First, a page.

1586 – The Common pasture of Kingsland was ordered to be enclosed.
1591 – The Guilds first go to Kingsland for the Shrewsbury Show. Latterly, this was held on the Monday after 23 May (second Monday after Trinity Sunday) each year.
1634 – The Earl of Bridgewater Lord President of the Marches of Wales came with his Council to Shrewsbury. They were so sumptiously entertained that Kingsland had to be leased for 21 years to pay the cost which was nearly £200.
1650 – The Corporation ordered that the “Pest House at Kingsland be repaired”. It was the practice for persons suspected of having plague to be immediately removed from the Town on the order of a magistrate. 1661 – The Taylors’ Guild pay £2 11s.10d for making “ye harbour on Kingsland”.
1718 – Horse races began at Kingsland – these may have been informal and casual in character.
1724 – Kingsland enclosed and sowed with corn by Richard Morgan, the Butcher. Two years later his corn obstructed access to the Clothworkers Arbour and they obliged him to cut a way through the corn for them.
1729 – The Corporation ordered “That Kingsland be an airing place for the Gentry and they to have keys of the same, paying such yearly sums as the Mayor and Chamberlains think reasonable. No person to be permitted to ride there, but such as pay and the ground to be set to the best bidder”.
1738 – Ferries shown in an etching near to Kingsland Bank (Cann Office) and opposite the Boathouse Inn.
1752 – Lieutenant Thomas Anderson, aged 31, was shot just below the Shoemakers’ Arbour on Kingsland for desertion and buried in St. Mary’s Churchyard.
1758 – The Foundling Hospital granted a 99 year lease by the Corporation for additional land adjacent to their property.
1760 – The Foundling Hospital was built to designs of T. F. Pritchard. It closed in 1772.
1774 – The Foundling Hospital was re-opened temporarily to house families displaced from Abbey Foregate by the great fire which destroyed 50 houses.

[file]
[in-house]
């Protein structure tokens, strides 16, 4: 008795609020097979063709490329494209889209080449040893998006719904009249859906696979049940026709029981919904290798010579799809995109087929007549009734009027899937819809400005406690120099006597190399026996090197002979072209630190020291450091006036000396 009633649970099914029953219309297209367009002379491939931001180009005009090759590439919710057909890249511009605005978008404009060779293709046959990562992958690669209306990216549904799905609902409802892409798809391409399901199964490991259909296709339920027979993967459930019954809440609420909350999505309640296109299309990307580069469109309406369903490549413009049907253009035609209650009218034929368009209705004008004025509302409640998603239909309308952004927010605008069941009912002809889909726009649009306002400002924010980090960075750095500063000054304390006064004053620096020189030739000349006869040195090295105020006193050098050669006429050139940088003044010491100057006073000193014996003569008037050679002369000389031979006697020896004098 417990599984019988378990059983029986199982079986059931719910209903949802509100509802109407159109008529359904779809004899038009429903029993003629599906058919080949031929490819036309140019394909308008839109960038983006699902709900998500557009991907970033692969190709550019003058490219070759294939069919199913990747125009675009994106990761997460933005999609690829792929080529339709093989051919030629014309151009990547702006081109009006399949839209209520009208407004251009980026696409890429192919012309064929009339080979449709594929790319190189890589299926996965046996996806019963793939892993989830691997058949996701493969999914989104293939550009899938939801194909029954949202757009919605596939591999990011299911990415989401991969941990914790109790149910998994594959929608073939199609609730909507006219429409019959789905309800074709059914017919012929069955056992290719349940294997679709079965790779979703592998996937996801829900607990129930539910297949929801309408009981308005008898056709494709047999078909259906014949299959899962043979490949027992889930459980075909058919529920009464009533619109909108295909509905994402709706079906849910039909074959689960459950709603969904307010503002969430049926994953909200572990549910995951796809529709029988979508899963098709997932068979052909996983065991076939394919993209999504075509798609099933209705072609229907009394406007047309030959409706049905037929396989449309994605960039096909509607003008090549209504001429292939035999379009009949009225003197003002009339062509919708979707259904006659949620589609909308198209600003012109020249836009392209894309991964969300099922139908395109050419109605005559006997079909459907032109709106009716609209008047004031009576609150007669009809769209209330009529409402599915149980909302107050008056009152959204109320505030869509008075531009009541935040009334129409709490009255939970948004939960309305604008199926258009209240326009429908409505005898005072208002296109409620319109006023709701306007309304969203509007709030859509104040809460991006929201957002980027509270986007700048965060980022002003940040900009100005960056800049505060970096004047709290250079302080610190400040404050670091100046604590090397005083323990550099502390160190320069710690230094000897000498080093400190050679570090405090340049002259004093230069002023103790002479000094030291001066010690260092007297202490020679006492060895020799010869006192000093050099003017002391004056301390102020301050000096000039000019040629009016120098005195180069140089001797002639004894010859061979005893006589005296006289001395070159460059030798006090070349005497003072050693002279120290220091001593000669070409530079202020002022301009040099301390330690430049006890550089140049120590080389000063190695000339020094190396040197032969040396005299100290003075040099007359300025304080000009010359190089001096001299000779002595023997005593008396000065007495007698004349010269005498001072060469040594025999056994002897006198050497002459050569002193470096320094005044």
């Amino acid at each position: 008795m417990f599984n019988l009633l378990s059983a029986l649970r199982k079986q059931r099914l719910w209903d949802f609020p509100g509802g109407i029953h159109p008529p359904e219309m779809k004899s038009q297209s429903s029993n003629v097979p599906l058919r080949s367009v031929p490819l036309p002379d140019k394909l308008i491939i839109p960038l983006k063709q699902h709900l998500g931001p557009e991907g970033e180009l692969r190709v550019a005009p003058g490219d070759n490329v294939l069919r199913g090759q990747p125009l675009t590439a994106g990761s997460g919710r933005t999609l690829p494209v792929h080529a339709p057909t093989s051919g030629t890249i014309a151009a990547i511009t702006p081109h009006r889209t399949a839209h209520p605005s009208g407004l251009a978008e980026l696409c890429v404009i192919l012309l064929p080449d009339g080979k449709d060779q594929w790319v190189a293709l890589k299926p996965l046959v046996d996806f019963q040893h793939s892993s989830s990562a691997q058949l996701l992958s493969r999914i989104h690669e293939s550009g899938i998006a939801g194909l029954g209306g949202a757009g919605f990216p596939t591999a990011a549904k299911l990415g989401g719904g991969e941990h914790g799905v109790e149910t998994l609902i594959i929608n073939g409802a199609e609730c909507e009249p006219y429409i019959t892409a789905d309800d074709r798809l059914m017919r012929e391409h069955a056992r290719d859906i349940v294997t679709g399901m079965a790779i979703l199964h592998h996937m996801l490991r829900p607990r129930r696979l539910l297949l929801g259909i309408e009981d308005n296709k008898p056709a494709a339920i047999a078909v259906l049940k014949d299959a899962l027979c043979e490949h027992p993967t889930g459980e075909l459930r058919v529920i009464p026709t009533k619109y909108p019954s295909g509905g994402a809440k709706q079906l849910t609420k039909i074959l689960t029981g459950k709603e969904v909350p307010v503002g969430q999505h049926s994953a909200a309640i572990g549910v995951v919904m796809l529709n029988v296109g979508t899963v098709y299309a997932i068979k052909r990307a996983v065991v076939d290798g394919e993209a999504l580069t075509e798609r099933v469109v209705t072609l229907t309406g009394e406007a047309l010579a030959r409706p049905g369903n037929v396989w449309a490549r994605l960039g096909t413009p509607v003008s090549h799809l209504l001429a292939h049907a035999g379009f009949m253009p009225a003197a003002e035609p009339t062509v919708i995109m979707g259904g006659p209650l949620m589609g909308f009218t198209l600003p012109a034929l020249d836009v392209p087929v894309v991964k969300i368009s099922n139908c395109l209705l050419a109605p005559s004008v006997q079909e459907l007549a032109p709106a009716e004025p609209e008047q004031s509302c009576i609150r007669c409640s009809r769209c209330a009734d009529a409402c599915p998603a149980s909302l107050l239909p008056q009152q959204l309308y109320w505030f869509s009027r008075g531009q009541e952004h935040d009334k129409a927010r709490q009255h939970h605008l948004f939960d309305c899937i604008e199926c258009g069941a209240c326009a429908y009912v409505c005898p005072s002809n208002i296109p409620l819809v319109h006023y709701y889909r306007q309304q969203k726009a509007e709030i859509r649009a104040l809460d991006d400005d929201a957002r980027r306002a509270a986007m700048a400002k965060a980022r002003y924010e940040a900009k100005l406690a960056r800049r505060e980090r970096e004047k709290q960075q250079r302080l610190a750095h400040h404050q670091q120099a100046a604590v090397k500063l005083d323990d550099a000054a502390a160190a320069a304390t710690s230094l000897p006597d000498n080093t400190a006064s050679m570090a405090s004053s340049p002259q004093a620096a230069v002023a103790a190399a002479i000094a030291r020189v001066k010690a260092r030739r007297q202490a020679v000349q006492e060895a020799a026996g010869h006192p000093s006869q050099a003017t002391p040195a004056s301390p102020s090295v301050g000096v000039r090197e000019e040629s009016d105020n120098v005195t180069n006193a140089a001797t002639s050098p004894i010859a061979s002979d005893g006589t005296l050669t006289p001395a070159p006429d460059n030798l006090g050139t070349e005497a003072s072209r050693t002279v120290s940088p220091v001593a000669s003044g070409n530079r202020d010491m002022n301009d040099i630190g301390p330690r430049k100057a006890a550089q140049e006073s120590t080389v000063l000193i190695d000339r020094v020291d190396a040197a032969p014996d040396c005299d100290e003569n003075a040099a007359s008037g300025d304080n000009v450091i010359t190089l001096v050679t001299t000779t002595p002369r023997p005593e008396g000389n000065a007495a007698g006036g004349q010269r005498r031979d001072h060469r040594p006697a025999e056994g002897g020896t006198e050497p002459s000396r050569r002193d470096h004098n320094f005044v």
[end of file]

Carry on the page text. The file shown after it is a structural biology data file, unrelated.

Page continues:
1782 – The Foundling Hospital was requisitioned to house 600 Dutch sailors taken captive in the brief war against Holland.
1784 – The House of Industry (or Workhouse) was opened in the former Foundling Hospital.
1789 – First reference to Quarry boathouse – later known as Schools ferry. This closed around 1939.
1795 – Mr Johnson of the Can (sic) Office (Kingsland) died after rescue from drowning in the great floods on the Severn. Thomas Telford designed Kingsland House for Joseph Loxdale probably on the site of a previous house and The Poplars and The Beehive were probably built.
1816 – Linen Weaving Factory erected at Kingsland by Charles Bage.
1821 – Licence granted to operate a Lunatic Asylum within the Workhouse complex.
1829 – The former Linen Weaving Factory sold by Bage’s widow (possibly for £400) to Mr Burr, the plumber, for use as lead factory. This factory was later described as a nuisance at an inquiry in 1854.
1831 – Quarry ferry clearly recorded.
1832 – Cholera-epidemic burials on Kingsland.
1834 – Cann Office ferry reopened – defunct after 1882
1835 – In consequence of the passing of the Municipal Reform Bill, the ancient chartered Trading Companies (Guilds) of the town, sixteen in number were dissolved.
1853 – The Asylum is closed.
1863 – The Corporation discussed plans to develop Kingsland.
1873 – Shrewsbury (Kingsland) Bridge Act.
1875 – The House of Industry was closed. Shrewsbury School bought the site and 15 acres from Directors and also bought 10 acres of adjacent land on Kingsland from the Corporation.
1878 – Shrewsbury Show closed by Home Secretary.
1879 – Work on Shrewsbury School buildings began. The stone gateway to the Shoemakers’ Arbour was moved to the Quarry.
1880 – Second Shrewsbury (Kingsland) Bridge Act.
1882 – Shrewsbury School moved to the adapted House of Industry on Kingsland in May and the Kingsland Bridge opens in July.
1883 – Magistrates dismissed a summons for alleged nuisance arising from the lead works on Kingsland.
1891 – First phase of development of Kingsland completed – 26 new buildings including 16 private houses have been built since 1881.
Next chapter: APPENDIX 2:Details of Houses in Ashton, Butler & Kennedy Roads